I’m the type of person who thrives off routine and structure. I need checklists and plans to hold me accountable. I need the motivation to say, “I’m going to read even when I’m struggling with it. Especially when I’m struggling.” This year I started participating in a one-year reading plan alongside my local church — and it was exactly what I needed. Finding Jen Pollock Michel’s book, “A Habit Called Faith,” only served to reiterate the work which God had been doing in my life these past few months.

Because the thing is, sometimes we need checklists. Sometimes we need that accountability in order to create habits. He invites us to abide in His Word. To cement our faith in His Holy and Living Scriptures. (And what an awe-inspiring invitation that is!) Because we just need to show up. Intentionally. Actively. Pursuing. In the seasons when it feels dry, and in the season when it feels plentiful. And in that day-to-day act of seeking, transformation happens. Growth abounds.

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When the wounds of this world sting like countless paper cuts against my heart, it’s easy for me to lean into “unforgiveness.” It’s easier for me to bring bitterness, rather than grace, to the table. It’s easy for me to forget that I have been forgiven all.

“But they were wrong. They should apologize to me!” I try to justify my anger. Stewing and steaming, I toss and turn in my bed. Their slights against me dig deeper.

“My child, how much have I forgiven you?” The whisper calls me out of darkness and into the light.

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Merry Christmas from the Mannegrens!

The Christmas video is something we look forward to every year. (And honestly, it almost didn’t happen this year.) Fortunately, we managed to scrape a little something together that reflects just how crazy and beautiful life has been for us this year.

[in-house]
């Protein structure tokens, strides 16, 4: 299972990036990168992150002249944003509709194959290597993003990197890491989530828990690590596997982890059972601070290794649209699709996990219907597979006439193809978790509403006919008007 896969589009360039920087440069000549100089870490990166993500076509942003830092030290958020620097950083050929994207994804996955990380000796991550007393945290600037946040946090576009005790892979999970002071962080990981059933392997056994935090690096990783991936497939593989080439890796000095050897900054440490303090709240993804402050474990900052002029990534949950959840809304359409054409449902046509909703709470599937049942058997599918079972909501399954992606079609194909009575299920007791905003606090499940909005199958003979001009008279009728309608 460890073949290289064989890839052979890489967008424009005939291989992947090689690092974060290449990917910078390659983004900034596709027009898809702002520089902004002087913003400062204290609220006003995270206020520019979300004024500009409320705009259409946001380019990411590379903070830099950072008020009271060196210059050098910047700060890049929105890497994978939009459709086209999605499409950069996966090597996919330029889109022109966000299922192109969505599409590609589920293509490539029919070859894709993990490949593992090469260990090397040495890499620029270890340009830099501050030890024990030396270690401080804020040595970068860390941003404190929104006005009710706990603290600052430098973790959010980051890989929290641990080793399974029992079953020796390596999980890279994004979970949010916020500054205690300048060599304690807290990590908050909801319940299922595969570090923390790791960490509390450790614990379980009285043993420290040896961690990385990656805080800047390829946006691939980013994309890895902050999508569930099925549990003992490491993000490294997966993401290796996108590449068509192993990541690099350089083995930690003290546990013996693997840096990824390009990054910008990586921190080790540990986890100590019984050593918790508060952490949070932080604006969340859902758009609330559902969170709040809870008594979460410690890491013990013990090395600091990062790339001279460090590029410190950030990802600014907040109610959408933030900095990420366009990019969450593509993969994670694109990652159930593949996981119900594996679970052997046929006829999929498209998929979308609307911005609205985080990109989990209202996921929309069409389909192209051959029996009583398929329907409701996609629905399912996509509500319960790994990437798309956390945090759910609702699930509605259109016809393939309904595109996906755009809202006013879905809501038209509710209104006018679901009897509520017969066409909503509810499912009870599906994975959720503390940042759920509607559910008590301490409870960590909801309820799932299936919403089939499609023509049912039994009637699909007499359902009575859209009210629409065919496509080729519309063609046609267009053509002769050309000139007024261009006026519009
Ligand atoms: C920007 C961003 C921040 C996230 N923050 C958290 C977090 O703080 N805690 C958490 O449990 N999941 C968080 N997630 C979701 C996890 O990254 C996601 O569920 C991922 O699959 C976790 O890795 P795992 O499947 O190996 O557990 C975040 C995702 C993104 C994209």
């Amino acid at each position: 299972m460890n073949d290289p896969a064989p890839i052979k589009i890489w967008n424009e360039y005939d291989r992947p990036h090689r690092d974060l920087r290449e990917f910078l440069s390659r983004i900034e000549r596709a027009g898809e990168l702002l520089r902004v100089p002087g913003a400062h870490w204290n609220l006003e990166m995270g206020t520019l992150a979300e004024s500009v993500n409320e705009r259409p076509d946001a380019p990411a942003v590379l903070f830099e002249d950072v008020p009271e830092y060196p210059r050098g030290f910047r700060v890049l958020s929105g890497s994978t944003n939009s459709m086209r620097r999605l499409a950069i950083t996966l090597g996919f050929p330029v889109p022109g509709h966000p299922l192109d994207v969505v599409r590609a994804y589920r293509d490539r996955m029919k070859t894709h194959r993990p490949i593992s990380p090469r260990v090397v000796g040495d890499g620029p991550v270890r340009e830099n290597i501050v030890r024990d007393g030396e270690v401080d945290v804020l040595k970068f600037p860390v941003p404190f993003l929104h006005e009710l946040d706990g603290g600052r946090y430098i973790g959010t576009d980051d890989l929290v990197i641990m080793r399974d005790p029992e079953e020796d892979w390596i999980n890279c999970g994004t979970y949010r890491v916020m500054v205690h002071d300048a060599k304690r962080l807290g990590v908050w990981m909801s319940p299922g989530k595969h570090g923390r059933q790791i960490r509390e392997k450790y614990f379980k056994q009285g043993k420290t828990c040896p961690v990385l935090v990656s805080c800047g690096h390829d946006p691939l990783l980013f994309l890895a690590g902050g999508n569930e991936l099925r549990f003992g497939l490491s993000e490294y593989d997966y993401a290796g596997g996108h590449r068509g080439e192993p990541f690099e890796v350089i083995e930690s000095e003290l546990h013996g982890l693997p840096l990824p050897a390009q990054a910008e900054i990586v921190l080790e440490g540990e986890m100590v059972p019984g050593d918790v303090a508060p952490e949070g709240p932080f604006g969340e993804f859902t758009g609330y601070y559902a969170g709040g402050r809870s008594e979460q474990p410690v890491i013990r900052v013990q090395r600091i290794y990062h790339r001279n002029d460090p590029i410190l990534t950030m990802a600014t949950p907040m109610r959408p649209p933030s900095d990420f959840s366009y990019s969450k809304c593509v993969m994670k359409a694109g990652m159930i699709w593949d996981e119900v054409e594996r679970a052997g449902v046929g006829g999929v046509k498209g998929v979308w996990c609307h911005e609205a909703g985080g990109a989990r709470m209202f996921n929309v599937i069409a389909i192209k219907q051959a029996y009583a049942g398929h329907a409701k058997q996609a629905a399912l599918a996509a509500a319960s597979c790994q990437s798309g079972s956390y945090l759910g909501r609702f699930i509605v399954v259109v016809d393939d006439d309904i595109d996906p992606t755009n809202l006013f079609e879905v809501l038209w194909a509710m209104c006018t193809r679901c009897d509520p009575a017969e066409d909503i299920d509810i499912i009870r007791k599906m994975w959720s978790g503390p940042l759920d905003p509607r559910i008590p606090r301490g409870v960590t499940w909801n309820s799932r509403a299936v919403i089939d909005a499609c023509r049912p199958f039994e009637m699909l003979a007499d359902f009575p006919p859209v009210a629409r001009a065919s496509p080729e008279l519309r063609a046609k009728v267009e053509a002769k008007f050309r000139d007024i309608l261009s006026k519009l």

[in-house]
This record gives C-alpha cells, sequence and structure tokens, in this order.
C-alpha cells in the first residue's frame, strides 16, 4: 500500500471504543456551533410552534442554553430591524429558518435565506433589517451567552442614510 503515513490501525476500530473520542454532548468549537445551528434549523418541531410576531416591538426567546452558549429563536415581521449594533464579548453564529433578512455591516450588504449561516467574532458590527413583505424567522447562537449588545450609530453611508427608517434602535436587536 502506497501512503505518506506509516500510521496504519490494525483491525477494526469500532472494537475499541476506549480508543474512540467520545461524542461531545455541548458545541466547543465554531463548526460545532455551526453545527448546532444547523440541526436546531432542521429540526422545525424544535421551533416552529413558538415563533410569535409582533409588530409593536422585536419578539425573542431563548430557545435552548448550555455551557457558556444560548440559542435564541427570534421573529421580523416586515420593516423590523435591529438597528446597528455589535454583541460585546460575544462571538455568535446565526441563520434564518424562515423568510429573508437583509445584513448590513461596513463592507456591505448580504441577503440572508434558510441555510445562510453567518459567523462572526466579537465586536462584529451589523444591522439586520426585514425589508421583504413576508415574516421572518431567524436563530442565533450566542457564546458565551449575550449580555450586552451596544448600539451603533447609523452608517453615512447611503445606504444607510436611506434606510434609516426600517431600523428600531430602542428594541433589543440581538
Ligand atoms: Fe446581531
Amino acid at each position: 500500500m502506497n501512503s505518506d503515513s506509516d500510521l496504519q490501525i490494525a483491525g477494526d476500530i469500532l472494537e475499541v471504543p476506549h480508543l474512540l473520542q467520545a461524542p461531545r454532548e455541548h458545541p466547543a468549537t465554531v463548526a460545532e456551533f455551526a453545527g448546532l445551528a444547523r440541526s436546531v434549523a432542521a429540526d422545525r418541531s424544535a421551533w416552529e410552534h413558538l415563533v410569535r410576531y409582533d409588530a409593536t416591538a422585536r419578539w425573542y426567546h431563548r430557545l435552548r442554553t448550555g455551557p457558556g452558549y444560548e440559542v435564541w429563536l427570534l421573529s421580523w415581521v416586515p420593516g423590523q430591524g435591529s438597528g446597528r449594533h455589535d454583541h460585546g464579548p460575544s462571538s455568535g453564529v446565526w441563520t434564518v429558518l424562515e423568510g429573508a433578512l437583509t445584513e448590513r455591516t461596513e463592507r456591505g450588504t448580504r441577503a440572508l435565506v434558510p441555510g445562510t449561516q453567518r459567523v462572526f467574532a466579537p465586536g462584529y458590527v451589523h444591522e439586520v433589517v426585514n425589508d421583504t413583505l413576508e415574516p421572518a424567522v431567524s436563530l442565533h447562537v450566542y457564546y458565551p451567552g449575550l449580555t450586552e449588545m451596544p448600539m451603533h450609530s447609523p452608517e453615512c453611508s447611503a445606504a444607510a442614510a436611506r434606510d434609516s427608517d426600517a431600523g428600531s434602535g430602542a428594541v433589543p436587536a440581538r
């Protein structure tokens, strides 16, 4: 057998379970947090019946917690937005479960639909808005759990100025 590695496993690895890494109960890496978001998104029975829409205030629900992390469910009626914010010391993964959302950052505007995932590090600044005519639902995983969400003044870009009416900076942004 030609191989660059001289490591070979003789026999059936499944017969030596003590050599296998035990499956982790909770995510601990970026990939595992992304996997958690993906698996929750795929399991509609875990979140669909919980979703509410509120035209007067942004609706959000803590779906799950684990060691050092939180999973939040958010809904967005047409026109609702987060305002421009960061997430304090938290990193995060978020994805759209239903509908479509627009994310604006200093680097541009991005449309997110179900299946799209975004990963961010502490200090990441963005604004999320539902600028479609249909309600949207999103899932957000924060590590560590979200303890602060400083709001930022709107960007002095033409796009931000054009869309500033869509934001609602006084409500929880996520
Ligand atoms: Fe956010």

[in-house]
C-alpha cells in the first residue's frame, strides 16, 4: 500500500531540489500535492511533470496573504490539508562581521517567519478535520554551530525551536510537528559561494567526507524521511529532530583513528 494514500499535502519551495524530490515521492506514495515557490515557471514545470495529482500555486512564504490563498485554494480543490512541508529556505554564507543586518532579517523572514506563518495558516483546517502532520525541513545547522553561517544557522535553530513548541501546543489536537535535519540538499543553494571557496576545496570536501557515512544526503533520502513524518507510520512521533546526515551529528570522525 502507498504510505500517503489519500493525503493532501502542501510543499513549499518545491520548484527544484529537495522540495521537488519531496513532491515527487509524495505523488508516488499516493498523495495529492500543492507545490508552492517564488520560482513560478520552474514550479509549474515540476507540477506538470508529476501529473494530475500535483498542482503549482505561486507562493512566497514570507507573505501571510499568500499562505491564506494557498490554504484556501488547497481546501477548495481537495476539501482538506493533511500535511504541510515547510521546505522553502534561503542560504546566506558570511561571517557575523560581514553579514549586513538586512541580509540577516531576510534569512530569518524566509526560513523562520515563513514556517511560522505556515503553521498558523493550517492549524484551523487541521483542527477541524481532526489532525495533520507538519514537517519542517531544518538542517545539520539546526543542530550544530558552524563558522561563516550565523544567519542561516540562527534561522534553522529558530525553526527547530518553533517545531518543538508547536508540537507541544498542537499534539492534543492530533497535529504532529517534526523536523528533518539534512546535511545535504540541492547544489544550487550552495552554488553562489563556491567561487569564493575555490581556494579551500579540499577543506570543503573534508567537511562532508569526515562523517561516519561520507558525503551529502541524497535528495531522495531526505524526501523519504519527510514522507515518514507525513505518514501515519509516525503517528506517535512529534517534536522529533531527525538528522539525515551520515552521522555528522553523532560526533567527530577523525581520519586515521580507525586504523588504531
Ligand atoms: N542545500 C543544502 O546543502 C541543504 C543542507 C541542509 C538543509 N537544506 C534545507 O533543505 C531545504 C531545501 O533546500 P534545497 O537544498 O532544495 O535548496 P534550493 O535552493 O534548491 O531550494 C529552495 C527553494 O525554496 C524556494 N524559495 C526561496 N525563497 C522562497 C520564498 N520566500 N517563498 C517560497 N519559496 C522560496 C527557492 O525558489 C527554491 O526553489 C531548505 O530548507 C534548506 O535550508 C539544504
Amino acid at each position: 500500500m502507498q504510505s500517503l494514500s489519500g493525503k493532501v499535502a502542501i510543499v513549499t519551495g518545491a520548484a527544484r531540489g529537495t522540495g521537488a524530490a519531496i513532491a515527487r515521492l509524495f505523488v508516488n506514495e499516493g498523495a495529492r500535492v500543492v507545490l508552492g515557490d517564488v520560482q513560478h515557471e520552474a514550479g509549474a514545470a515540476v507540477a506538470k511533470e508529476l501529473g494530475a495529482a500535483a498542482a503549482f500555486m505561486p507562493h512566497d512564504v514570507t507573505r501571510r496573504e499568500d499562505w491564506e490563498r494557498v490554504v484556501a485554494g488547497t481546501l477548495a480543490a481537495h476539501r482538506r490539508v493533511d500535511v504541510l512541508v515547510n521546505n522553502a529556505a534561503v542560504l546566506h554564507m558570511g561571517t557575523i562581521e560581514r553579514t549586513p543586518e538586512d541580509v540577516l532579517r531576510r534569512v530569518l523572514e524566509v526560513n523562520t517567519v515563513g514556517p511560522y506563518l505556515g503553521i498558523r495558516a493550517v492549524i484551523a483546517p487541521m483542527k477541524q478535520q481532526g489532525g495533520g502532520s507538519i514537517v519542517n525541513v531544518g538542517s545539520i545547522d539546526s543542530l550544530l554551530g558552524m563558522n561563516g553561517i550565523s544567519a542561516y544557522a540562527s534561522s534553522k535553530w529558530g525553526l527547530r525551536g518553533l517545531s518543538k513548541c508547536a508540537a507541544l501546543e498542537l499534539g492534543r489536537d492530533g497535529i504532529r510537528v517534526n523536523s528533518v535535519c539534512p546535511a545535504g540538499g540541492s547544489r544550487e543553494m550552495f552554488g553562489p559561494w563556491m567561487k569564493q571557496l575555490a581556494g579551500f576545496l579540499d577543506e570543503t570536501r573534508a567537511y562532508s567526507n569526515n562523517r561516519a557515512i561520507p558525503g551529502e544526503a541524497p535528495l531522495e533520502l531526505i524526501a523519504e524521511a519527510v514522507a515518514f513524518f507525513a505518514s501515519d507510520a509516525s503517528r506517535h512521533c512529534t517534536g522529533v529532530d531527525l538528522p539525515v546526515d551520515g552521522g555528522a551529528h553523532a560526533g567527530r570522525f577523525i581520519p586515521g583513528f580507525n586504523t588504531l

2020 was a lot. But it also gave us a lot — a new baby, a new home, extra time together as a family. And we have so much to be thankful for. So as we reflect on and celebrate that tiny baby born in a stable, we want to wish a very “Merry Christmas” from our family to yours. May you feel the comfort of Christ holding you close this holiday season, and may we rest in the confident assurance of the glorious hope found in Him.

Want the full, Mannegren family, Christmas video experience? You can find our past productions here:

Twas The Night Before Christmas – 2014
The Toddler Who Stole Christmas – 2015
In Sweden Christmas is Jul – 2016
Mannegren Family Christmas 2017
A New Tradition – 2018
My Letter To Santa — 2019

On the days I’m feeling most empty and broken, I remember the woman who reached out to touch the hem of Jesus’ garment.

The one whose touch He felt amidst the jostling crowd.

The one He stopped to not just look at, but to truly see.

The one He called “daughter.”

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This post contains affiliate links; as an Amazon associate, I earn from qualifying purchases.

One of my favourites things is listening to stories.

We each have them. The story of how we came to be — of what shaped us and transformed us. The words that describe us. The gritty and grace-led moments that spread their way across the pages of our lives. It’s uniquely ours.

And the stories that I love most are the ones that feel authentic and messy. The ones that grapple with real-life questions and face them head on, rather than hiding beneath filters or Instagram-perfect poses. The ones that point to an over-arching story that reaches far beyond our day-to-day lives. The story that points us to Christ. To a greater story.

This is the premise that immediately drew me to Sam Collier’s book.

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“Thy will be done.”

The words are familiar to us. Memorized and held close against our hearts, this prayer was given to us by Jesus himself in Matthew 6. It is a simple but weighty instruction manual to prayer.

“Our Father in heaven, hallowed be your name.
Your kingdom come, your will be done,
on earth as it is in heaven.”